equivalent of <toclose>, but enter is trivial and in fact there are
things like Java which are dessigned to work this way ( try with
resources, which is very similar to <toclose> ).

> I have, many times, used file:lines() (which is more like
> file:read_iter() because you can give it args) in a loop that I would
> break out of, and then I'd use the file some more.

Then do it, it is simple. do, local toclose = file.open, for loop with
may break , some things wihich happen after it, end. No need for enter
anywhere.

Francisco Olarte.

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Re: [ANN] Lua 5.4.0 (alpha) now available

Andrew Gierth
In reply to this post by Patrick Donnelly
>>>>> "Patrick" == Patrick Donnelly <[hidden email]> writes:

 >> In 5.4, io.lines explicitly _does_ integrate with the generic for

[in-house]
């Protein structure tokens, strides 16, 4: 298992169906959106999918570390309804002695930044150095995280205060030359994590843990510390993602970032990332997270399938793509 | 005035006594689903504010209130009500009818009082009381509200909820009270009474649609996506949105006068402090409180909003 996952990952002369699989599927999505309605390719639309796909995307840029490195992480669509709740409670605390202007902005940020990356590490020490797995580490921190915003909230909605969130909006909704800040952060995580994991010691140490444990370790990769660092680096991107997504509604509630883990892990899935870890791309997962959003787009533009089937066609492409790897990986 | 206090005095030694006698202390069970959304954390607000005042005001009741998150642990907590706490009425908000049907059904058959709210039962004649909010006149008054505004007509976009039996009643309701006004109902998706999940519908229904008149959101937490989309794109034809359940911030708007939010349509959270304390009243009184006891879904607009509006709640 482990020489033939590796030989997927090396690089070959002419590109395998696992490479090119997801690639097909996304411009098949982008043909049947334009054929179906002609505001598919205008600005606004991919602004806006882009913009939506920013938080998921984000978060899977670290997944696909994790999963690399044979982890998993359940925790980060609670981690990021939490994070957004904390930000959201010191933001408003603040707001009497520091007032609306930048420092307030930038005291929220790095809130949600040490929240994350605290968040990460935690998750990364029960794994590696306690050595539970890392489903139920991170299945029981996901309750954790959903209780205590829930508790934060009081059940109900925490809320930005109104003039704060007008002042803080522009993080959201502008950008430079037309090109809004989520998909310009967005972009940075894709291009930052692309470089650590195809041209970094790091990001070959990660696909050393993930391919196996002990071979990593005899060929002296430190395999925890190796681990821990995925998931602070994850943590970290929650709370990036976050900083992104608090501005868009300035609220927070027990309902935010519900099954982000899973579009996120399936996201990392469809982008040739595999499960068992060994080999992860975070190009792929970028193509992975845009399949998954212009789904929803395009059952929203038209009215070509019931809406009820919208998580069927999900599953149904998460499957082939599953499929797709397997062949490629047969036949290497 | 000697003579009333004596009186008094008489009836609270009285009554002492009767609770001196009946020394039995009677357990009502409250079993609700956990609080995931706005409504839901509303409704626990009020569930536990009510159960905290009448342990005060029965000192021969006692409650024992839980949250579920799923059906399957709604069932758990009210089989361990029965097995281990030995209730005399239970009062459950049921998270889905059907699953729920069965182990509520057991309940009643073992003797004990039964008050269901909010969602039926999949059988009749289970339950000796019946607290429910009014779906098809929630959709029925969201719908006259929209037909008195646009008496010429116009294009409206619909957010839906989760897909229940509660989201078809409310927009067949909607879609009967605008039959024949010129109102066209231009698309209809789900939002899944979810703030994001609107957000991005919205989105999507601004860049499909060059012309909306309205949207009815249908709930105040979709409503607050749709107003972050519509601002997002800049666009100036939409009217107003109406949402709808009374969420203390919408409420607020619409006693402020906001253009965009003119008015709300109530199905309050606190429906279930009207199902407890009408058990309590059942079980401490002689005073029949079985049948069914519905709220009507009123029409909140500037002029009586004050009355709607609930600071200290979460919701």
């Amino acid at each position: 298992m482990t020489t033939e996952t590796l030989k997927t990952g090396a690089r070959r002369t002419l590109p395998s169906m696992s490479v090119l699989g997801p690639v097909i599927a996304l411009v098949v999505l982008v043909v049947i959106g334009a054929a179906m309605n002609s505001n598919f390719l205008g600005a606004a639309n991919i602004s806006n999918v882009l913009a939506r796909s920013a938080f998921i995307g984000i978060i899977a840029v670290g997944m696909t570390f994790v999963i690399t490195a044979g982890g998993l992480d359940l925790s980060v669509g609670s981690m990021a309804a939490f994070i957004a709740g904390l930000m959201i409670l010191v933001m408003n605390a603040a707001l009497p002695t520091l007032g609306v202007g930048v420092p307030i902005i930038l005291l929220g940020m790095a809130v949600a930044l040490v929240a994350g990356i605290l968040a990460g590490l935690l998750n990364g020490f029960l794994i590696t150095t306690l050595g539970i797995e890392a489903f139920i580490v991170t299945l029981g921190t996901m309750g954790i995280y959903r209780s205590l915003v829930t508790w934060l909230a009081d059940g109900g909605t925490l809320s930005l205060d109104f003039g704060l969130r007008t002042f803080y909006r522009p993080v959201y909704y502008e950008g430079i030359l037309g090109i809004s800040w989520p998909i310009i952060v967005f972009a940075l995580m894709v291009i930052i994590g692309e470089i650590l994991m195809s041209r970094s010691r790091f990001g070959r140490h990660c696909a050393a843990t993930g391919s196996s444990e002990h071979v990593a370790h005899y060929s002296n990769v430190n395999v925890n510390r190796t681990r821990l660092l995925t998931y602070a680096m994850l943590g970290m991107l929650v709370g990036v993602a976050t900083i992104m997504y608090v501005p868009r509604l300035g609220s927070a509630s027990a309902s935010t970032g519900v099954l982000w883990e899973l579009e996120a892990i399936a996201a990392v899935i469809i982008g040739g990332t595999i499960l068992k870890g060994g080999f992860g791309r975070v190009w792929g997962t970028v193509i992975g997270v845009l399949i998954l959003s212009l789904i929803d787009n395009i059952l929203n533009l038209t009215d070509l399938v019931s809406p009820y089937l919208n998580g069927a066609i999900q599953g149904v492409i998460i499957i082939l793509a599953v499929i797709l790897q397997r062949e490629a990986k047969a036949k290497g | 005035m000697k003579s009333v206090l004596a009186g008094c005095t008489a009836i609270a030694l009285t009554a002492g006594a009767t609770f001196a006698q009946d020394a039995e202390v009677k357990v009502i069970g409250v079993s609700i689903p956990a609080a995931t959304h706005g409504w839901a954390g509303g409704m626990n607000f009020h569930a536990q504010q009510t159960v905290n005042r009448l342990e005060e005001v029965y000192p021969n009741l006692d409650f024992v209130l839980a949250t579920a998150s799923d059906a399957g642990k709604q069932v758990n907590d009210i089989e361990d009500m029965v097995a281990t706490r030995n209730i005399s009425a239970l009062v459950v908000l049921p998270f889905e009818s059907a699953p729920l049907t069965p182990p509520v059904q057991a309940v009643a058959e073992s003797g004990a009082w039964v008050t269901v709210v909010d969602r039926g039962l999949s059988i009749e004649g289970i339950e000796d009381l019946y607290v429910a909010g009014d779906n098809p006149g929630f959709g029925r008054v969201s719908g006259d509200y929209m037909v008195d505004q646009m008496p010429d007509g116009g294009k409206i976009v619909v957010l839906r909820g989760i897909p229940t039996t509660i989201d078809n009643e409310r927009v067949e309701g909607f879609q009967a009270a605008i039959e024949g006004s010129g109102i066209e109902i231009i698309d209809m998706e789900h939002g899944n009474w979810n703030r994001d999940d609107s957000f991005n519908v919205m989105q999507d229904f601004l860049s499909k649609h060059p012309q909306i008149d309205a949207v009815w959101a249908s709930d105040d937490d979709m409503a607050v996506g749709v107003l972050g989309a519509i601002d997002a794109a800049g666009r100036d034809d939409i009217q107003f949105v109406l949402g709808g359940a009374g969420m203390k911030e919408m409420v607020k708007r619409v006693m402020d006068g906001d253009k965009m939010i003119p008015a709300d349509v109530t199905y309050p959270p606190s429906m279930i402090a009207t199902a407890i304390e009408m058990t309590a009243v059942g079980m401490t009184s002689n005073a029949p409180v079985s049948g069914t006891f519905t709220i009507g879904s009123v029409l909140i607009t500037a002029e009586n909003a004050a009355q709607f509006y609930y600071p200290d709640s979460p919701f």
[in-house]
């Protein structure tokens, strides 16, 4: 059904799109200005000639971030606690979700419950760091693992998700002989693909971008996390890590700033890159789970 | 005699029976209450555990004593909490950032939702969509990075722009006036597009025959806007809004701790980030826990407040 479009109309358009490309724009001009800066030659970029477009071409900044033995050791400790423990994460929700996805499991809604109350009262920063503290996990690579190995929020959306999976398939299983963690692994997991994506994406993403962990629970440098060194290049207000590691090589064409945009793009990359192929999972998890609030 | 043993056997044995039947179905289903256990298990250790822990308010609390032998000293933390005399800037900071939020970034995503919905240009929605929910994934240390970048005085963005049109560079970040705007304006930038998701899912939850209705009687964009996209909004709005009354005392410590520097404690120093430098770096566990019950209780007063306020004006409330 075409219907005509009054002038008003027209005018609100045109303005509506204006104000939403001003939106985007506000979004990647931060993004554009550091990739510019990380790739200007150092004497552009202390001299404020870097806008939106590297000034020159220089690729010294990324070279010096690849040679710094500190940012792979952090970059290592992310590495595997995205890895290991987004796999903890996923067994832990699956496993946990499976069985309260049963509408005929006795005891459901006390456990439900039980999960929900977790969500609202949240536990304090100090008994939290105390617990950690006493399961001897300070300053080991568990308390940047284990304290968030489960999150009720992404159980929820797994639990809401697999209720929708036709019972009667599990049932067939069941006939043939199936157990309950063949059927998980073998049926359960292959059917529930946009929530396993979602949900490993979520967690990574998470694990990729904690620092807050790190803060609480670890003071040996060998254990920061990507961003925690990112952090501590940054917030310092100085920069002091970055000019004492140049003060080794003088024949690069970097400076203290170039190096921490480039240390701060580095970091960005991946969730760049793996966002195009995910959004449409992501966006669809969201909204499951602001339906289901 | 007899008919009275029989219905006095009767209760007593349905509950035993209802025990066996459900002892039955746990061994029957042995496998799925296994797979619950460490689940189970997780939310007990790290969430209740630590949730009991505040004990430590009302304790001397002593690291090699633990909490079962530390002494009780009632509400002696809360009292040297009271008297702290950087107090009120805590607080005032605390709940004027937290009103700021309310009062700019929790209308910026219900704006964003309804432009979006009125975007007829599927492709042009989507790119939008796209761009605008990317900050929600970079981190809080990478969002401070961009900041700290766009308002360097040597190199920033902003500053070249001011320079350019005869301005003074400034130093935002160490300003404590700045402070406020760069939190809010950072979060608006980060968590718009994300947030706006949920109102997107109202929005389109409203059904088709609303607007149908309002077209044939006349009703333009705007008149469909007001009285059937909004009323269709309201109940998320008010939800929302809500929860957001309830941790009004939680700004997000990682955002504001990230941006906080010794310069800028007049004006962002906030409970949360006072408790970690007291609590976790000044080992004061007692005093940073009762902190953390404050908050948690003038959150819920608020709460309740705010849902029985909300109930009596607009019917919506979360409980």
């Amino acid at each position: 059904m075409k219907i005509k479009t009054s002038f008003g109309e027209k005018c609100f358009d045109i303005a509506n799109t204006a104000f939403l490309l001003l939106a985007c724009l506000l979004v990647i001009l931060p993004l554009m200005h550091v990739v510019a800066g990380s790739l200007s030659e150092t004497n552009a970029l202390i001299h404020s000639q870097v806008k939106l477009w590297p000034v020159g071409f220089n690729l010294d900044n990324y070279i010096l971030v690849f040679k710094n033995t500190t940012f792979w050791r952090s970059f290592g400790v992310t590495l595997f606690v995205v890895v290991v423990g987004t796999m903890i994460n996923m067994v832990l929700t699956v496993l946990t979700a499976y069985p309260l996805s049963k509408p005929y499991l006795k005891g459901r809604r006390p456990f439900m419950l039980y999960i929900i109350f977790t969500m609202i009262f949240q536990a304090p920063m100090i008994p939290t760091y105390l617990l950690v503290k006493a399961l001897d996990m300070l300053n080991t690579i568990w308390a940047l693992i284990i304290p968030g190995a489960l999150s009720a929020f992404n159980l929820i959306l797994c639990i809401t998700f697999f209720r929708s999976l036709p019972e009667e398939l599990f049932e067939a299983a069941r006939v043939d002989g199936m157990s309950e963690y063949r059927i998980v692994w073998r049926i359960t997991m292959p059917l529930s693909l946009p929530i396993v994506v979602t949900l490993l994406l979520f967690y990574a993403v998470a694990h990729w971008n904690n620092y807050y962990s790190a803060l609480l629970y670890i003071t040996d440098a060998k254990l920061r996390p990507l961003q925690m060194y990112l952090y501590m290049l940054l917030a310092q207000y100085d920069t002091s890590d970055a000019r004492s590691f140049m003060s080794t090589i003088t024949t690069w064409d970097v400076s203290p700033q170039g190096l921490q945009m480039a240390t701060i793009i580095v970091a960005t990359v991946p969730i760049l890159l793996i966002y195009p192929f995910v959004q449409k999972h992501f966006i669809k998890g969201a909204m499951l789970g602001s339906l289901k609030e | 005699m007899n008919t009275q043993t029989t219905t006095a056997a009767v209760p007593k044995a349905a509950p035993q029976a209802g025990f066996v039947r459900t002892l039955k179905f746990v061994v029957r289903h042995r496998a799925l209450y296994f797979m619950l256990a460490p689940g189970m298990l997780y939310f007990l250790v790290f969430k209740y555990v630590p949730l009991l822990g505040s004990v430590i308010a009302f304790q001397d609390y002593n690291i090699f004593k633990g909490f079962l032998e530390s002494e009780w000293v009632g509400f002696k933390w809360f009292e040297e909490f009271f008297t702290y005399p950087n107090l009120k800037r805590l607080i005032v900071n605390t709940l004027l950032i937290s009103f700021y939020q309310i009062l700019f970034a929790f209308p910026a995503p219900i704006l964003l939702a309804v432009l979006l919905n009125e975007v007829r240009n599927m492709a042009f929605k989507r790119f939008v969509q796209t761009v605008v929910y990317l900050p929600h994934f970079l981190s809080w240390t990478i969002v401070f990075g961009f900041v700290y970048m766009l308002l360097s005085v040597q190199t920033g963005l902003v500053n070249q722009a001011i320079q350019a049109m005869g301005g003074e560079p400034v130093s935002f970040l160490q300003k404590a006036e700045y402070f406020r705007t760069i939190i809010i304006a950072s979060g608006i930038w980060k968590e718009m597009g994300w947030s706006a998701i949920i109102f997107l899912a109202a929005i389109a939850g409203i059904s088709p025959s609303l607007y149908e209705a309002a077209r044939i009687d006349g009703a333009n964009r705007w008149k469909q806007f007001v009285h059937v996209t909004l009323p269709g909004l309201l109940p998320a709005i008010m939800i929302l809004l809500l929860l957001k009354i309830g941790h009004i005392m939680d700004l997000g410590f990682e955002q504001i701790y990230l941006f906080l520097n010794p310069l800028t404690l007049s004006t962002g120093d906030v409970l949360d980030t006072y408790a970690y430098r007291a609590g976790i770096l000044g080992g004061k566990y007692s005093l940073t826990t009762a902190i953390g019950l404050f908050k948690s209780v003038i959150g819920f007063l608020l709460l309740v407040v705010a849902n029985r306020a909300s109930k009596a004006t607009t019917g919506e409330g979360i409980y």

>> loop to ensure the file is closed (if it was opened and isn't just
 >> using io.input). What makes you think there is not?

 Patrick> Sorry, I meant that there is no integration with generic for
 Patrick> loop and the toclose variables, i.e. that breaking out of the
 Patrick> for loop will cause the state value to be closed.

But this integration does exist. Why do you think it does not?

The generic for loop in 5.4 takes 4 values, not 3, and the 4th one is
treated as being assigned to a toclose variable. That is to say,

  for foo in a,b,c,d do ... done

will invoke d's __close metamethod when the loop is exited by any means.

io.lines("file") now returns 4 values: readline_func, nil, nil, file
where the readline_func is a closure that returns the next line from the
file, and "file" is the filehandle that was opened, which will be closed
via its __close metamethod.

--
Andrew.

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Re: [ANN] Lua 5.4.0 (alpha) now available

Andrew Gierth
>>>>> "Andrew" == Andrew Gierth <[hidden email]> writes:

 Andrew>   for foo in a,b,c,d do ... done

... end, dammit, too much shell lately

--
Andrew.